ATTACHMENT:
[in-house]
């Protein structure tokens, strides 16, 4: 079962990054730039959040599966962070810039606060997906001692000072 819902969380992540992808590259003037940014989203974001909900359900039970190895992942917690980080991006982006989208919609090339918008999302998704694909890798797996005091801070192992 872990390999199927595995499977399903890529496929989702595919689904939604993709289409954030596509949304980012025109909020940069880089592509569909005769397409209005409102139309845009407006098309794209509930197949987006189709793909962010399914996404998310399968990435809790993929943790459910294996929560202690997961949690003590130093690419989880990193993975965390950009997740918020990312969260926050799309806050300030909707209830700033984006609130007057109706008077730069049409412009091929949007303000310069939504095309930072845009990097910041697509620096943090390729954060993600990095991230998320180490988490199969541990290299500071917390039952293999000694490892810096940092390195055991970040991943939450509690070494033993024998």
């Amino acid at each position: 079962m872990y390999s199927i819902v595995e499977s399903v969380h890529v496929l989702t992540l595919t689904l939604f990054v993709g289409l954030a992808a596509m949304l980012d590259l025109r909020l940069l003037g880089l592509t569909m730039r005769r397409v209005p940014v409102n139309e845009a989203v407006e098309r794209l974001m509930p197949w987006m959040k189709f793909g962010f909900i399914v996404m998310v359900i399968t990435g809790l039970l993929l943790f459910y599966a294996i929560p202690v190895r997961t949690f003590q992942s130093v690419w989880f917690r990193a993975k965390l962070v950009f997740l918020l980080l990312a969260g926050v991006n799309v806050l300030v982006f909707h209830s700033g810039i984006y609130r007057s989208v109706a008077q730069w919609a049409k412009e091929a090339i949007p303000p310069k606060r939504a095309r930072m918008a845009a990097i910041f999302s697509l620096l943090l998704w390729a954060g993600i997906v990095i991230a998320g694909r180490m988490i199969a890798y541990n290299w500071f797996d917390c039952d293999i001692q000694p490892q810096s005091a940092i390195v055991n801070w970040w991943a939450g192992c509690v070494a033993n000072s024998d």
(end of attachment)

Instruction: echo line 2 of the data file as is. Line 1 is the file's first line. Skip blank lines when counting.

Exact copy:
């Protein structure tokens, strides 16, 4: 079962990054730039959040599966962070810039606060997906001692000072 819902969380992540992808590259003037940014989203974001909900359900039970190895992942917690980080991006982006989208919609090339918008999302998704694909890798797996005091801070192992 872990390999199927595995499977399903890529496929989702595919689904939604993709289409954030596509949304980012025109909020940069880089592509569909005769397409209005409102139309845009407006098309794209509930197949987006189709793909962010399914996404998310399968990435809790993929943790459910294996929560202690997961949690003590130093690419989880990193993975965390950009997740918020990312969260926050799309806050300030909707209830700033984006609130007057109706008077730069049409412009091929949007303000310069939504095309930072845009990097910041697509620096943090390729954060993600990095991230998320180490988490199969541990290299500071917390039952293999000694490892810096940092390195055991970040991943939450509690070494033993024998």